who, along with her girlfriend Judy, got her Equity card and went to
Laguna Beach to do summer stock. Marshall followed her down there and
also won roles at the Laguna Playhouse. In fact they were both in French
Without Tears together. Barb’s best friend dated her
older brother Robert Long and later married him. Marshall proposed to
Barbara on July Fourth on the beach. Richard instantly became his best
friend. And it was a grand friendship that lasted throughout their lives.
Marshall, an only child, often said that when he married Barbara, he
gained an instant family of brothers and a sister. To this day, anyone
who knew Richard and Marshall in their later years figure they are up
somewhere sipping a martini and playing poker with the best....preferably
In the late 1950s he was off to Pinewood Studios in London where he
made two films, It!
The Terror form Beyond Space and The
Secret Man. Successful films, these led to his first starring
role in a television series. Up until now, he had done a number of excellent
live dramas such as “Matinee Theater” and “Zane Grey
Theater” and he felt most at home in the smaller confines of a
sound stage. He was an excellent stage actor, having both a natural
presence and a comfort in that venue. He was a line-memorizing wizard
(just a glance over and he had it) and he had a easy grace and physicality
in his performances. All of this transferred beautifully into the small
began in 1959 with The
World of Giants where he played Mel Hunter surrounded on the
set by items and animals ten times his size. For this effort, huge sets
were created and the scene was a virtual Disneyland to visitors. He
continued to perform on many, many television series and live productions
but took time out to star with Jeffery Hunter in No
Man is an Island the true story of a soldier’s courage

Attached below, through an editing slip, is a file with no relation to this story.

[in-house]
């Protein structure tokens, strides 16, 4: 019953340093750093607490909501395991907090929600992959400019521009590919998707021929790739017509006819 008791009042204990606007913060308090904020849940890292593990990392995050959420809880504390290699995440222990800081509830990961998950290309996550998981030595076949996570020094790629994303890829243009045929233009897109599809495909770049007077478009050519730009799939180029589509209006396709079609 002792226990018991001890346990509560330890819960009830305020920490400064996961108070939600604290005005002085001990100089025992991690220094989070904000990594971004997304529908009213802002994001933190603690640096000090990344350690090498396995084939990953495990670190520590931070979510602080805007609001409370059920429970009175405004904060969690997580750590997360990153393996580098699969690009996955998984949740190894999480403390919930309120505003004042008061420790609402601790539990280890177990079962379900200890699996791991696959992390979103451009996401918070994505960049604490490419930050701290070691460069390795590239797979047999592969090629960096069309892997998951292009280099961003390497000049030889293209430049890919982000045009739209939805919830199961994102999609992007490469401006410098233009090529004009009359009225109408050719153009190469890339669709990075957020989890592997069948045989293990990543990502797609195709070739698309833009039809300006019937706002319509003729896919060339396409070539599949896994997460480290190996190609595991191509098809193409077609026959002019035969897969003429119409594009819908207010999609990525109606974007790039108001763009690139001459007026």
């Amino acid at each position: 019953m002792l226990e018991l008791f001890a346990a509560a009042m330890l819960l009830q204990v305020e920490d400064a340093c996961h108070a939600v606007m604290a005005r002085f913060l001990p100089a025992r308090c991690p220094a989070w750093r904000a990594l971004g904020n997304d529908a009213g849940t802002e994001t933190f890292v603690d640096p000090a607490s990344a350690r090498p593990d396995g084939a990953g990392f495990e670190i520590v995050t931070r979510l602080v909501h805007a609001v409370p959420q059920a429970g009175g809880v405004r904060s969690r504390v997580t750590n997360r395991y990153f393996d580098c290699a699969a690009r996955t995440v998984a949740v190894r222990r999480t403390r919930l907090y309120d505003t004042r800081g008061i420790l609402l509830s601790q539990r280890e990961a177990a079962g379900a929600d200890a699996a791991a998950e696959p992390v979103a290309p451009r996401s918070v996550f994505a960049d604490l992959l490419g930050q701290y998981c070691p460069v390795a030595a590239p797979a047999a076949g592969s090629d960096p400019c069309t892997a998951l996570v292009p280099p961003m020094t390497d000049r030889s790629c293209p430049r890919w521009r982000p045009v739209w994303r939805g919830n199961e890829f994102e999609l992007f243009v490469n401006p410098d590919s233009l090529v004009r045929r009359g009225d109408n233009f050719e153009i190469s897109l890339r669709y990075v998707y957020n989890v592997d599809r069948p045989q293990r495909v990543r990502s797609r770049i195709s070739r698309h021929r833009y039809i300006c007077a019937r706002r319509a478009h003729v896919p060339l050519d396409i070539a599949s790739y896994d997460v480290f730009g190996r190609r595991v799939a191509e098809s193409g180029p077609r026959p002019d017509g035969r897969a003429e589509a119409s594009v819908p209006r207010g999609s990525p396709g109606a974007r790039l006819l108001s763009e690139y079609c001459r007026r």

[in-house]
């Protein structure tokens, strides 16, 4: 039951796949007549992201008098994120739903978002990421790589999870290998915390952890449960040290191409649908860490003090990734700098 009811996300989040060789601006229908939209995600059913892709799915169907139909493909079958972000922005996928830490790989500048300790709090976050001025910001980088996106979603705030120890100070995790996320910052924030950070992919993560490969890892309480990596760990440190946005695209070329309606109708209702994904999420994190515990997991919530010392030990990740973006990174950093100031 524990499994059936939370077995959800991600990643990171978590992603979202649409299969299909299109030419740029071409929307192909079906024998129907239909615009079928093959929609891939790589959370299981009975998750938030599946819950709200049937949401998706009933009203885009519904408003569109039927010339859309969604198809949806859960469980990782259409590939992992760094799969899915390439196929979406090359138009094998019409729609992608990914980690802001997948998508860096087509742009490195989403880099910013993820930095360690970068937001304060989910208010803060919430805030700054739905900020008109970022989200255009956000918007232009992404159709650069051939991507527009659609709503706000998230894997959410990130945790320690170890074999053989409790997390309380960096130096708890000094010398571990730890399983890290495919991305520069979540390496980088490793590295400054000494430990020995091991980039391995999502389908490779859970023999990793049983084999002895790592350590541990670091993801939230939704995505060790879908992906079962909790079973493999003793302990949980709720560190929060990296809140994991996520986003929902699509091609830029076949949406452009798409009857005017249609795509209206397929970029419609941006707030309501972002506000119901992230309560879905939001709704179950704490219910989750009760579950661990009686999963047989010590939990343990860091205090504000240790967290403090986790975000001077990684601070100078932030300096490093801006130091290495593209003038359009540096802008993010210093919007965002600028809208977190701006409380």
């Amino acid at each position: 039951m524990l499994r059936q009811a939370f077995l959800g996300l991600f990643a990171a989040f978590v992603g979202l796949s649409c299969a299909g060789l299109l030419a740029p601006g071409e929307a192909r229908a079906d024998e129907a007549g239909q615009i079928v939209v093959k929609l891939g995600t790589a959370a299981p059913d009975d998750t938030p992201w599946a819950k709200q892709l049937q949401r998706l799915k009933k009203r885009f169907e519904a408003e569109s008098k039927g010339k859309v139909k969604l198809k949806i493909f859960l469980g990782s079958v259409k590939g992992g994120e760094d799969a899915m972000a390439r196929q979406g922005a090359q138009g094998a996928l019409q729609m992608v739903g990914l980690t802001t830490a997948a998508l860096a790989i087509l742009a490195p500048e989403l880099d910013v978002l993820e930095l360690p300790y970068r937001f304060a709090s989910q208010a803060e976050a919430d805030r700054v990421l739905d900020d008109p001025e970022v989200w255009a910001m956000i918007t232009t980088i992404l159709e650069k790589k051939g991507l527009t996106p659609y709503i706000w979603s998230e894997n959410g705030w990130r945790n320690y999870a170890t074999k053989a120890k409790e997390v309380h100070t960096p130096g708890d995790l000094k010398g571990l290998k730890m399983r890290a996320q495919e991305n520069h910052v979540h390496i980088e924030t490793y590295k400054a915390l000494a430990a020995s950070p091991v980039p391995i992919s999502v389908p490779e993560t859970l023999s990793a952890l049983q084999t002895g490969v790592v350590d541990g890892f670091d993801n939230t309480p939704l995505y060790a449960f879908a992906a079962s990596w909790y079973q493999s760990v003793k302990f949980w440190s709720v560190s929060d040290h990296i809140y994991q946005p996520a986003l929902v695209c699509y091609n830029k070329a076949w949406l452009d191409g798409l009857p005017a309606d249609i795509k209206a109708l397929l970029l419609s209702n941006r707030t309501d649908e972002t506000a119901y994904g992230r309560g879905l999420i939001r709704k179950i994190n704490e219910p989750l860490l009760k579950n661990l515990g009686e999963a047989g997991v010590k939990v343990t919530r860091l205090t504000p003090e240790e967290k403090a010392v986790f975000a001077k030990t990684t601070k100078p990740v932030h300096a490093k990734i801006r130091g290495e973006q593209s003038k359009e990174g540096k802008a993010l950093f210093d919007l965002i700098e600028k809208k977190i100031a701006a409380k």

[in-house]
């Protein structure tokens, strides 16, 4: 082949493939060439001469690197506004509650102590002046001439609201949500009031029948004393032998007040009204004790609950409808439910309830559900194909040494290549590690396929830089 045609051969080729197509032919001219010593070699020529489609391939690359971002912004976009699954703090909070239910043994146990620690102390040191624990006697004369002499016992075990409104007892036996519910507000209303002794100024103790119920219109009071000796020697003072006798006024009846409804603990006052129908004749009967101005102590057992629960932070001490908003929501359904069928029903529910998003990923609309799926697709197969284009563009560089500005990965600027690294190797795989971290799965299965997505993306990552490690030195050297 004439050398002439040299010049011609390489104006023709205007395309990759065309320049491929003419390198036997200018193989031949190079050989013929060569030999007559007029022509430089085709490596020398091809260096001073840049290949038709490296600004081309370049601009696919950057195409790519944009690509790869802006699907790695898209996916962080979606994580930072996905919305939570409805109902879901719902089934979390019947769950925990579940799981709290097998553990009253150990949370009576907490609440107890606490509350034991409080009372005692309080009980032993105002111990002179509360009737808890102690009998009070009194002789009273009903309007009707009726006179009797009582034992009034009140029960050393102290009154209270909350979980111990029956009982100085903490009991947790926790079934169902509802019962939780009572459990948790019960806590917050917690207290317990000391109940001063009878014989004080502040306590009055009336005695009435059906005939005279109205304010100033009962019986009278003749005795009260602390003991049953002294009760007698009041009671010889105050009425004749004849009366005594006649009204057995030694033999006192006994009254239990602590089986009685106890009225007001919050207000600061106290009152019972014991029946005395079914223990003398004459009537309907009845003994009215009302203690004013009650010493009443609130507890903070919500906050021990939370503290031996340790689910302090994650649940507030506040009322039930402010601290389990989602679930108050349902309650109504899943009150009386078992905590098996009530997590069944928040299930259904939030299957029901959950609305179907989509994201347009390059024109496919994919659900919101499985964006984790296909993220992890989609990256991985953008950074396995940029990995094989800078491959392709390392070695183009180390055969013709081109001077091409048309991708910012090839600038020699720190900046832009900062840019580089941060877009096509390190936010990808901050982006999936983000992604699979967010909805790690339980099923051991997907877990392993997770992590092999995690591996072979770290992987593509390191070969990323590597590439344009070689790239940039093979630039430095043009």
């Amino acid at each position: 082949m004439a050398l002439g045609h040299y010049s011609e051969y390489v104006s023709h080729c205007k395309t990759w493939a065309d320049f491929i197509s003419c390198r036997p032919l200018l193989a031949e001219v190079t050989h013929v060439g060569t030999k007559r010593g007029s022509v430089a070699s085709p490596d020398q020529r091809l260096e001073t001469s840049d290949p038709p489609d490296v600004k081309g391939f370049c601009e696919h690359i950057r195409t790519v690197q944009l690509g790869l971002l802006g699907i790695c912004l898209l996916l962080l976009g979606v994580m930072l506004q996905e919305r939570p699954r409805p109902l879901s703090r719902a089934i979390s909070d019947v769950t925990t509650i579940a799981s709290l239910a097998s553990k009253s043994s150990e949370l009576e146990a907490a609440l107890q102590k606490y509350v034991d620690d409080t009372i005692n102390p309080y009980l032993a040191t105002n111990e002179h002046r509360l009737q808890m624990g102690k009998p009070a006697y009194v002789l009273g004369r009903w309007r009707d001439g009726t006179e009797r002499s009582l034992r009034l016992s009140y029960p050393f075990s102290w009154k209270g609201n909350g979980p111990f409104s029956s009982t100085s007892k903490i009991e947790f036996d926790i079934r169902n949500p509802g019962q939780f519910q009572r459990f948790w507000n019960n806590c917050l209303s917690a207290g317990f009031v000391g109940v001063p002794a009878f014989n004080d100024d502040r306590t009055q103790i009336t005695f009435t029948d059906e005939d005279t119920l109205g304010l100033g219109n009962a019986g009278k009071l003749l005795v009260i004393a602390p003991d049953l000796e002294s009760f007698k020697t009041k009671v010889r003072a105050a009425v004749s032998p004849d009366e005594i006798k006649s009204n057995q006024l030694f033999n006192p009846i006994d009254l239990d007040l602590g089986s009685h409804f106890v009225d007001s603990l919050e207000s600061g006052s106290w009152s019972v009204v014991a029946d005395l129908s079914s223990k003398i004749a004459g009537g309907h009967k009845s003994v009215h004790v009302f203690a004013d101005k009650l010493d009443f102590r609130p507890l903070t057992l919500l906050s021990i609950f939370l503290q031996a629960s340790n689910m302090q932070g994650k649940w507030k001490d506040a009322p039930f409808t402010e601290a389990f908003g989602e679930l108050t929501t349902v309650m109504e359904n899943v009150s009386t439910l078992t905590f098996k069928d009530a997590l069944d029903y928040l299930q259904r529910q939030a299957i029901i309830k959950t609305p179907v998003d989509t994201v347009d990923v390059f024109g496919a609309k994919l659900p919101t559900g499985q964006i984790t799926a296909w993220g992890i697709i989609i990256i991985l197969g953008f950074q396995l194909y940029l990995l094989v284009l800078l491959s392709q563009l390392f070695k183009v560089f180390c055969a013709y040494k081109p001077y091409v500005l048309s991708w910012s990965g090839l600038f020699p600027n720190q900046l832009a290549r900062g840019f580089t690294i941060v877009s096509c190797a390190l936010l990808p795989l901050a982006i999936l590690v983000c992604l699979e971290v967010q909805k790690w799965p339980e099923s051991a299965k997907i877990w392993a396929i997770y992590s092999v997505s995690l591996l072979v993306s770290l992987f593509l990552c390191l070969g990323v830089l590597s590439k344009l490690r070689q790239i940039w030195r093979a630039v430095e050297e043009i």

in a time of war. Altogether he did twelve war films. He was always
a patriot and over this time he became a real student of war history.
He produced, directed and starred in a Yank
in Vietnam shot in 1962, the film had a delayed release in
1964. It was shot when the U.S. was still working as advisors in Viet
Nam. Yet it was a dangerous shoot. Thompson had a price put out on his
head by the Viet Cong for filming an anti-Viet Cong picture and was
actually shot by one of his crewmen. The bullet hit his shirt pocket
and deflected off a sterling silver lighter he had purchased in Saigon,
grazing his shoulder. Not critically acclaimed, this picture did make
movie history as the first production about this war filmed during the
war and under fire.
was five years earlier, however, when Thompson’s life would change
He traveled to Africa for the first time in 1957 to film East
of Kilimanjaro. There he met his first white hunter, had a
close call with a white rhino and fell into a lifelong passion over
this amazing country. He was never a fearful man; he would try anything.
As with every film he ever made, he did his own stunts, whether riding
a horse at full bore or wrestling a leopard in his hit TV show, Daktari.
Africa cast a spell on him, and it was one that would never leave him
Daktari was a spin-off from Clarence
the Cross-Eyed Lion, a movie in which he collaborated on the
script and starred. Daktari was simply a gift for him to do. He was truly in his element. In 1966
he became a household favorite because of the series’ focus on
family and animals. He worked closely with Ralph Helfer the owner of
“Africa USA.” Helfer was a highly skilled animal trainer,
and Thompson learned from him everything he could. All the animals used
in the series and all the animals trained by Helfer were “love-schooled”
from birth. To be a part of that set was a joy and an adventure every
Daktari was ground-breaking in many ways. It was the first television series
providing an ongoing platform of work for Black actors. It had wild
animals as its stars, not horses and dogs. Ivan Tors was the show’s
producer with a reputation for mass production of family fare. By the
second season, Thompson insisted upon getting his hand in everything
and the show improved in its reality and story lines. He did his own
stunts, once again.
was one incident that almost cost him his life. The scene called for
him to be in a pit with a leopard. Shot in the San Fernando Valley near
Ventura, the animals, actors and crew worked in very hot temperatures.
This scene was shot in the late afternoon. The leopard was hot. Her
front paws were de-clawed, but she had all of her teeth. Like any performer
after a long day at work in the heat, she got cranky and grabbed Thompson’s
forearm with her mouth. Thompson did not react by pulling his arm away.
He worked with the leopard’s movement until a sedative could be